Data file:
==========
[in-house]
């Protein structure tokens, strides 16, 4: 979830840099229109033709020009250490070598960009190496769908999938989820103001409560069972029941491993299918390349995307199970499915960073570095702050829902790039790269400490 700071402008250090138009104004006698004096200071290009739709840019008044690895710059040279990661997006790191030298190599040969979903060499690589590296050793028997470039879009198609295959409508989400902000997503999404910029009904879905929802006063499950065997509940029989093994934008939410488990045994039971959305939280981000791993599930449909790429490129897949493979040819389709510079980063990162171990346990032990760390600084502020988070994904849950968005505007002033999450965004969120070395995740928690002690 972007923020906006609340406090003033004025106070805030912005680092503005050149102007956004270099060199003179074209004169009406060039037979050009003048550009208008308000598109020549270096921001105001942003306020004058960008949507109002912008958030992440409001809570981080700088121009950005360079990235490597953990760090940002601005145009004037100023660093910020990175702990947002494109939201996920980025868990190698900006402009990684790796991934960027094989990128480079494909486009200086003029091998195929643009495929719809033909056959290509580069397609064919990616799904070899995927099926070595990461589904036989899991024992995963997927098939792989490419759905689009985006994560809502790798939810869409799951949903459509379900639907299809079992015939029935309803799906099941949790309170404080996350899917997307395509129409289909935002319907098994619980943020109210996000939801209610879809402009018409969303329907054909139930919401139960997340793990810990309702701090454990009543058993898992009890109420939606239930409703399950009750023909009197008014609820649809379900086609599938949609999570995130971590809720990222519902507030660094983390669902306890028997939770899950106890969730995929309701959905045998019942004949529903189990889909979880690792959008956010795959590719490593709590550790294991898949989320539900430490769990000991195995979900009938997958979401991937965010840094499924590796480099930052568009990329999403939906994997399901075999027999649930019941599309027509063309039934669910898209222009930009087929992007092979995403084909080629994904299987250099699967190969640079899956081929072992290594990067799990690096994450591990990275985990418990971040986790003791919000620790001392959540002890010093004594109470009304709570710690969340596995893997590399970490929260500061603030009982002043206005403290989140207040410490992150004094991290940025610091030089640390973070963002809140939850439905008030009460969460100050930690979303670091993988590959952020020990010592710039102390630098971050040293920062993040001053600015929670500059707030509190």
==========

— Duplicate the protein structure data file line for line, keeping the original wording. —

[in-house]
């Protein structure tokens, strides 16, 4: 979830840099229109033709020009250490070598960009190496769908999938989820103001409560069972029941491993299918390349995307199970499915960073570095702050829902790039790269400490 700071402008250090138009104004006698004096200071290009739709840019008044690895710059040279990661997006790191030298190599040969979903060499690589590296050793028997470039879009198609295959409508989400902000997503999404910029009904879905929802006063499950065997509940029989093994934008939410488990045994039971959305939280981000791993599930449909790429490129897949493979040819389709510079980063990162171990346990032990760390600084502020988070994904849950968005505007002033999450965004969120070395995740928690002690 972007923020906006609340406090003033004025106070805030912005680092503005050149102007956004270099060199003179074209004169009406060039037979050009003048550009208008308000598109020549270096921001105001942003306020004058960008949507109002912008958030992440409001809570981080700088121009950005360079990235490597953990760090940002601005145009004037100023660093910020990175702990947002494109939201996920980025868990190698900006402009990684790796991934960027094989990128480079494909486009200086003029091998195929643009495929719809033909056959290509580069397609064919990616799904070899995927099926070595990461589904036989899991024992995963997927098939792989490419759905689009985006994560809502790798939810869409799951949903459509379900639907299809079992015939029935309803799906099941949790309170404080996350899917997307395509129409289909935002319907098994619980943020109210996000939801209610879809402009018409969303329907054909139930919401139960997340793990810990309702701090454990009543058993898992009890109420939606239930409703399950009750023909009197008014609820649809379900086609599938949609999570995130971590809720990222519902507030660094983390669902306890028997939770899950106890969730995929309701959905045998019942004949529903189990889909979880690792959008956010795959590719490593709590550790294991898949989320539900430490769990000991195995979900009938997958979401991937965010840094499924590796480099930052568009990329999403939906994997399901075999027999649930019941599309027509063309039934669910898209222009930009087929992007092979995403084909080629994904299987250099699967190969640079899956081929072992290594990067799990690096994450591990990275985990418990971040986790003791919000620790001392959540002890010093004594109470009304709570710690969340596995893997590399970490929260500061603030009982002043206005403290989140207040410490992150004094991290940025610091030089640390973070963002809140939850439905008030009460969460100050930690979303670091993988590959952020020990010592710039102390630098971050040293920062993040001053600015929670500059707030509190």